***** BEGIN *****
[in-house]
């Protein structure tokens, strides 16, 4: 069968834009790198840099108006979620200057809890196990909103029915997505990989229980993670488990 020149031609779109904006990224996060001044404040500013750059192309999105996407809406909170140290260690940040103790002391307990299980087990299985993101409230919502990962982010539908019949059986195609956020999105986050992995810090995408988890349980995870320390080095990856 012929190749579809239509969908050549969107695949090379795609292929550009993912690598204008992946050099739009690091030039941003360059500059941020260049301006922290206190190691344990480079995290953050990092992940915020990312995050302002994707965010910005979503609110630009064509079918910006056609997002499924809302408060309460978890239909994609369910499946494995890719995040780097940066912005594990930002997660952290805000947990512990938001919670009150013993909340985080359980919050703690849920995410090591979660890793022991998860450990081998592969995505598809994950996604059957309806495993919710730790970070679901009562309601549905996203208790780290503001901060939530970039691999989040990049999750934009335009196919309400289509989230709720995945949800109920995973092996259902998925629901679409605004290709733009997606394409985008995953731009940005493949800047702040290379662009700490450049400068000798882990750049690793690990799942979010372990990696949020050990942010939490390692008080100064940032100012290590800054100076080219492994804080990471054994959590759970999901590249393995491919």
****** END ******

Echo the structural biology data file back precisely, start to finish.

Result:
[in-house]
């Protein structure tokens, strides 16, 4: 069968834009790198840099108006979620200057809890196990909103029915997505990989229980993670488990 020149031609779109904006990224996060001044404040500013750059192309999105996407809406909170140290260690940040103790002391307990299980087990299985993101409230919502990962982010539908019949059986195609956020999105986050992995810090995408988890349980995870320390080095990856 012929190749579809239509969908050549969107695949090379795609292929550009993912690598204008992946050099739009690091030039941003360059500059941020260049301006922290206190190691344990480079995290953050990092992940915020990312995050302002994707965010910005979503609110630009064509079918910006056609997002499924809302408060309460978890239909994609369910499946494995890719995040780097940066912005594990930002997660952290805000947990512990938001919670009150013993909340985080359980919050703690849920995410090591979660890793022991998860450990081998592969995505598809994950996604059957309806495993919710730790970070679901009562309601549905996203208790780290503001901060939530970039691999989040990049999750934009335009196919309400289509989230709720995945949800109920995973092996259902998925629901679409605004290709733009997606394409985008995953731009940005493949800047702040290379662009700490450049400068000798882990750049690793690990799942979010372990990696949020050990942010939490390692008080100064940032100012290590800054100076080219492994804080990471054994959590759970999901590249393995491919």